Cohen: And so where is that coming from. Right? Is that at federal policy level? Is that your local city council representative? Like, what’s actually going to make those changes? Because I agree with you.
Zogg: Yeah, absolutely. So very often federal policy or federal regulation unknowingly or unwittingly restricts the use of certain types of dollars because the national, functional classification of roadways into highway and arterials and minor and major, all of those things, those classifications of every road in America are what federal funding is tuned to. So for certain classifications you’re allowed to use federal funds; for certain classifications, you’re not allowed to use federal funds.
But if you use federal funds it has to go through the MPO process, and if it has to go through the MPO process, you have to do all of these things to get it on the state transportation investment plan, the STIP, and you have to get it approved by the MPO board, and it could take years to get prioritized, and the ways in which you have to do your public participation are prescribed. The ways that you have to do your engineering work are highly prescribed because you’re taking federal money. And when I worked in the City of Cambridge the past five years sometimes we would actually decide not to take federal money even when theoretically we could on a specific roadway because we knew that it came with so many strings that it actually inhibited our creativity and our ability to move quickly.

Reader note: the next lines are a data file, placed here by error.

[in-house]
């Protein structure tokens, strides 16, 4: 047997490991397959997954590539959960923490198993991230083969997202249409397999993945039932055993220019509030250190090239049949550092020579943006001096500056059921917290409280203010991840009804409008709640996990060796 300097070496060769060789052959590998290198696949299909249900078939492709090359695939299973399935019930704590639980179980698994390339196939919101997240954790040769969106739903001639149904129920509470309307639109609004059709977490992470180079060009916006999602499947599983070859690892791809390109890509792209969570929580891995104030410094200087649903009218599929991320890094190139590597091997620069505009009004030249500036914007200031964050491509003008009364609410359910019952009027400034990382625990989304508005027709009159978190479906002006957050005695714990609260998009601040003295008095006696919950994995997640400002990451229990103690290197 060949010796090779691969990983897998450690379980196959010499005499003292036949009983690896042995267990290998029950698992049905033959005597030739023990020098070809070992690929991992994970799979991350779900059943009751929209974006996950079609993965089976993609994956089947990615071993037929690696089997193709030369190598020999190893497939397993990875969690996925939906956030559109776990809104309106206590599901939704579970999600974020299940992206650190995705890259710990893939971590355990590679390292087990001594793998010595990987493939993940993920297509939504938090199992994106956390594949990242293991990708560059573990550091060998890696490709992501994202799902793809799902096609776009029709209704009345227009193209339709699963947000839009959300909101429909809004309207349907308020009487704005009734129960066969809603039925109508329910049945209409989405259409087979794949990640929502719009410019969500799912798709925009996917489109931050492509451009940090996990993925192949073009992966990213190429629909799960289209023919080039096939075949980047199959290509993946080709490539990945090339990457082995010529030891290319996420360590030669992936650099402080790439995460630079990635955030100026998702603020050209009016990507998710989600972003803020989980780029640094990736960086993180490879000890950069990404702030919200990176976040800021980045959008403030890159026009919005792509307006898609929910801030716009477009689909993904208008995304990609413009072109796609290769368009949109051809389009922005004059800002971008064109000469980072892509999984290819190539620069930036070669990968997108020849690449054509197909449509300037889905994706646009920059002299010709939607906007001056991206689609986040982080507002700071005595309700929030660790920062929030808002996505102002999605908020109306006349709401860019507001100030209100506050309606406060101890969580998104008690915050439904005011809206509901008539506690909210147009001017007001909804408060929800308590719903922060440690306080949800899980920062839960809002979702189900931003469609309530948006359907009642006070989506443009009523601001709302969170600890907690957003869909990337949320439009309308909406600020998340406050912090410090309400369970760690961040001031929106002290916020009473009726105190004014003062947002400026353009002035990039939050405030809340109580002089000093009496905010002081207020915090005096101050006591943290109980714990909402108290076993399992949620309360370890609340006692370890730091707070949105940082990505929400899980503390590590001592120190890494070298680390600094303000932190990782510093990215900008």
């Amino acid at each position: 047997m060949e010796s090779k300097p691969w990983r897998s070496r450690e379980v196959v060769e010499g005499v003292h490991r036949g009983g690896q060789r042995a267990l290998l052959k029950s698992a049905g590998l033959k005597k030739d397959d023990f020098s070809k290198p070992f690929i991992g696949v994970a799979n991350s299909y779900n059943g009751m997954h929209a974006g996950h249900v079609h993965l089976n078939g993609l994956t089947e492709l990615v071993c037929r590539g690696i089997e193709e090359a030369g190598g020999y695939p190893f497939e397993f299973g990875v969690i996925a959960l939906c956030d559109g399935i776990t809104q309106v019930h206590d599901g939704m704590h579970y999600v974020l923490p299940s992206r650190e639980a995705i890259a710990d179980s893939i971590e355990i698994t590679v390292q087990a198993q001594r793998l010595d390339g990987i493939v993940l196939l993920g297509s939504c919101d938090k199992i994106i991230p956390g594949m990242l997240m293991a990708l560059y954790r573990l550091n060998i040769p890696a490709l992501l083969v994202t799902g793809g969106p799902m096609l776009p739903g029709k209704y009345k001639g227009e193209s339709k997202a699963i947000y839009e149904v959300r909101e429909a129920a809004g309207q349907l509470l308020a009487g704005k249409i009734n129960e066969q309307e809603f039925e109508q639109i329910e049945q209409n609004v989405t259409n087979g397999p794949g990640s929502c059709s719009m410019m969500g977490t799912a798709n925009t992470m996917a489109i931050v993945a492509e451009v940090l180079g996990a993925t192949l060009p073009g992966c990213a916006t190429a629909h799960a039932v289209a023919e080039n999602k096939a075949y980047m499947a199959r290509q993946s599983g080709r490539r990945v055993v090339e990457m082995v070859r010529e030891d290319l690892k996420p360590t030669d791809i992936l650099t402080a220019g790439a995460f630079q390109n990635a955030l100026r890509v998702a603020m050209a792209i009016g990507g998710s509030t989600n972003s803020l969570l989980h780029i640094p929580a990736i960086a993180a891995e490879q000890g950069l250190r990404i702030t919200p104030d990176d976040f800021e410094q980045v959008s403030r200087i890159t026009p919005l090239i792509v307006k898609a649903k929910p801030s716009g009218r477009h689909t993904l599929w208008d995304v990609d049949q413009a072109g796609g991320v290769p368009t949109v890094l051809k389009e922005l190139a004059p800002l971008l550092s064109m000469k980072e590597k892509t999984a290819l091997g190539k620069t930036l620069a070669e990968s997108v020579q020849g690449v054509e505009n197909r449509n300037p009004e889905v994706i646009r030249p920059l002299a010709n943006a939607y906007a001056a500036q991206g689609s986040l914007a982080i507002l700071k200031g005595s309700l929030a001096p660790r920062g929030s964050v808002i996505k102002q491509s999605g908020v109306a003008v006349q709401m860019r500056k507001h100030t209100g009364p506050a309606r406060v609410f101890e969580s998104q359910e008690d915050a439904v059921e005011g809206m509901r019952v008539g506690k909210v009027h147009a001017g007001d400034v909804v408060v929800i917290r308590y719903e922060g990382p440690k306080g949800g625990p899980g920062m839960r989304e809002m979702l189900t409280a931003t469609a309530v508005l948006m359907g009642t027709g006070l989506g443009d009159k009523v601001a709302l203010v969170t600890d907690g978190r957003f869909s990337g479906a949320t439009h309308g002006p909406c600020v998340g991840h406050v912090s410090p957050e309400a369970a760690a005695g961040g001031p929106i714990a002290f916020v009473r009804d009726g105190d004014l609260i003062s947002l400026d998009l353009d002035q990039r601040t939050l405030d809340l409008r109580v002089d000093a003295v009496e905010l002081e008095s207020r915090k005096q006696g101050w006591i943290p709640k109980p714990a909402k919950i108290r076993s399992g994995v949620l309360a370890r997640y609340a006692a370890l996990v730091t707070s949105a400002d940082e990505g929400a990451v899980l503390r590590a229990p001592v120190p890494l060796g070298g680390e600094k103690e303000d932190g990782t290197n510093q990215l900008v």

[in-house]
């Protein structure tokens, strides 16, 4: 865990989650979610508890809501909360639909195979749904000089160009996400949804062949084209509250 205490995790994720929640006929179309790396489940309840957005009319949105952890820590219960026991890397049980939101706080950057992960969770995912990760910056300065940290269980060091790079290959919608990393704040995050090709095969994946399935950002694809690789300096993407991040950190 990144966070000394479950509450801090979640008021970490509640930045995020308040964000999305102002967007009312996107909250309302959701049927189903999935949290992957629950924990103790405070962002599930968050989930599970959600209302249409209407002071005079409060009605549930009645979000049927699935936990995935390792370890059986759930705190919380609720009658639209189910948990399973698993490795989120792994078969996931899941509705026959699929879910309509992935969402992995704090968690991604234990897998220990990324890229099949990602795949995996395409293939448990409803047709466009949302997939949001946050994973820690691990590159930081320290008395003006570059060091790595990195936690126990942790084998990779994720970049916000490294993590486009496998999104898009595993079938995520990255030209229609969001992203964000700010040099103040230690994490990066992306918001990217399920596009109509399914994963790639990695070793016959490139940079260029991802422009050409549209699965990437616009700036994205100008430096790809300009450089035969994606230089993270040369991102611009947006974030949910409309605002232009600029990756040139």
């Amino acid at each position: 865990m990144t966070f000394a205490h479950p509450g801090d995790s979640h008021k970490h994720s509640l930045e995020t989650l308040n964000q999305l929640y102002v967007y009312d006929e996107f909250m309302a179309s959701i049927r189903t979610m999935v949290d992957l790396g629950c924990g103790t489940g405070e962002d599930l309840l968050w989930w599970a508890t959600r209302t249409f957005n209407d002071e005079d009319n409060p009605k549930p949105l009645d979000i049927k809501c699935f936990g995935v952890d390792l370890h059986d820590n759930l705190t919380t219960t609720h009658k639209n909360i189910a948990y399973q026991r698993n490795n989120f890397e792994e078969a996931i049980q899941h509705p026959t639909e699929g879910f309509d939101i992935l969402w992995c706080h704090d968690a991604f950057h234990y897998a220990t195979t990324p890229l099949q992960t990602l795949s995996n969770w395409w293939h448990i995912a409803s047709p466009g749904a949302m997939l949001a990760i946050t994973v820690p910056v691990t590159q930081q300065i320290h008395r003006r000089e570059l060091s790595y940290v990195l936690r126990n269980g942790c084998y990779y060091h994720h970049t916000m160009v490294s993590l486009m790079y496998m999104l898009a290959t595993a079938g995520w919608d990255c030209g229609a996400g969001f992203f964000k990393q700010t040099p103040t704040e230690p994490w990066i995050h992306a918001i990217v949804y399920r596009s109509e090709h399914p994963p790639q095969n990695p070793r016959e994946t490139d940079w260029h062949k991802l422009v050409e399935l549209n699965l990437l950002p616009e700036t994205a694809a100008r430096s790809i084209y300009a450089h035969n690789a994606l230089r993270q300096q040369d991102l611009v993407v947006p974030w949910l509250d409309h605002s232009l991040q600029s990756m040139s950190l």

And so really understanding what every single pain point is related to accepting federal money, and federal regulations, and the MUTCD, and The Green Book that AASHTO created back in the ’50s, and making sure that we’re literally reviewing every single aspect of the way that we plan and design roadways and evaluating whether or not that should be the way we do it in the future or if we need to dramatically change that in order to move faster, be more creative, integrate multiple up-and-coming and new modes quickly, and be more socially equitable.